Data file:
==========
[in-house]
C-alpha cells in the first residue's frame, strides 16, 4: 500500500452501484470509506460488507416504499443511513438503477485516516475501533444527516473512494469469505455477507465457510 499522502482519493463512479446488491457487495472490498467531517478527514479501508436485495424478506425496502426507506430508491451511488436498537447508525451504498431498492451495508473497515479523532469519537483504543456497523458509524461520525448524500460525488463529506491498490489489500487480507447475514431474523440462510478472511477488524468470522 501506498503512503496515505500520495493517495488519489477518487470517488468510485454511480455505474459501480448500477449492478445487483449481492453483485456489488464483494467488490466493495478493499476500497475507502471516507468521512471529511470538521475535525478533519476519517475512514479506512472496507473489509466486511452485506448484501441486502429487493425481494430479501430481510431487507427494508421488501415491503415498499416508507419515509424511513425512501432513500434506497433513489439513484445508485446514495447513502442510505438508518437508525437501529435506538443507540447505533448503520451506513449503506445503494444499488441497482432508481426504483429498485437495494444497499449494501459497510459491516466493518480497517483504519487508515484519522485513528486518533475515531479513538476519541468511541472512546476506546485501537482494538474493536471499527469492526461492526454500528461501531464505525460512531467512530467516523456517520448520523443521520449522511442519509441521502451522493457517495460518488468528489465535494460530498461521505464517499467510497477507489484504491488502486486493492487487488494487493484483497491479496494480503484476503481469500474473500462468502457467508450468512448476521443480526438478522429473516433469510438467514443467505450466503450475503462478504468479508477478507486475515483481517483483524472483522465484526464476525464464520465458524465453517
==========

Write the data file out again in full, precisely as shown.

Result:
[in-house]
C-alpha cells in the first residue's frame, strides 16, 4: 500500500452501484470509506460488507416504499443511513438503477485516516475501533444527516473512494469469505455477507465457510 499522502482519493463512479446488491457487495472490498467531517478527514479501508436485495424478506425496502426507506430508491451511488436498537447508525451504498431498492451495508473497515479523532469519537483504543456497523458509524461520525448524500460525488463529506491498490489489500487480507447475514431474523440462510478472511477488524468470522 501506498503512503496515505500520495493517495488519489477518487470517488468510485454511480455505474459501480448500477449492478445487483449481492453483485456489488464483494467488490466493495478493499476500497475507502471516507468521512471529511470538521475535525478533519476519517475512514479506512472496507473489509466486511452485506448484501441486502429487493425481494430479501430481510431487507427494508421488501415491503415498499416508507419515509424511513425512501432513500434506497433513489439513484445508485446514495447513502442510505438508518437508525437501529435506538443507540447505533448503520451506513449503506445503494444499488441497482432508481426504483429498485437495494444497499449494501459497510459491516466493518480497517483504519487508515484519522485513528486518533475515531479513538476519541468511541472512546476506546485501537482494538474493536471499527469492526461492526454500528461501531464505525460512531467512530467516523456517520448520523443521520449522511442519509441521502451522493457517495460518488468528489465535494460530498461521505464517499467510497477507489484504491488502486486493492487487488494487493484483497491479496494480503484476503481469500474473500462468502457467508450468512448476521443480526438478522429473516433469510438467514443467505450466503450475503462478504468479508477478507486475515483481517483483524472483522465484526464476525464464520465458524465453517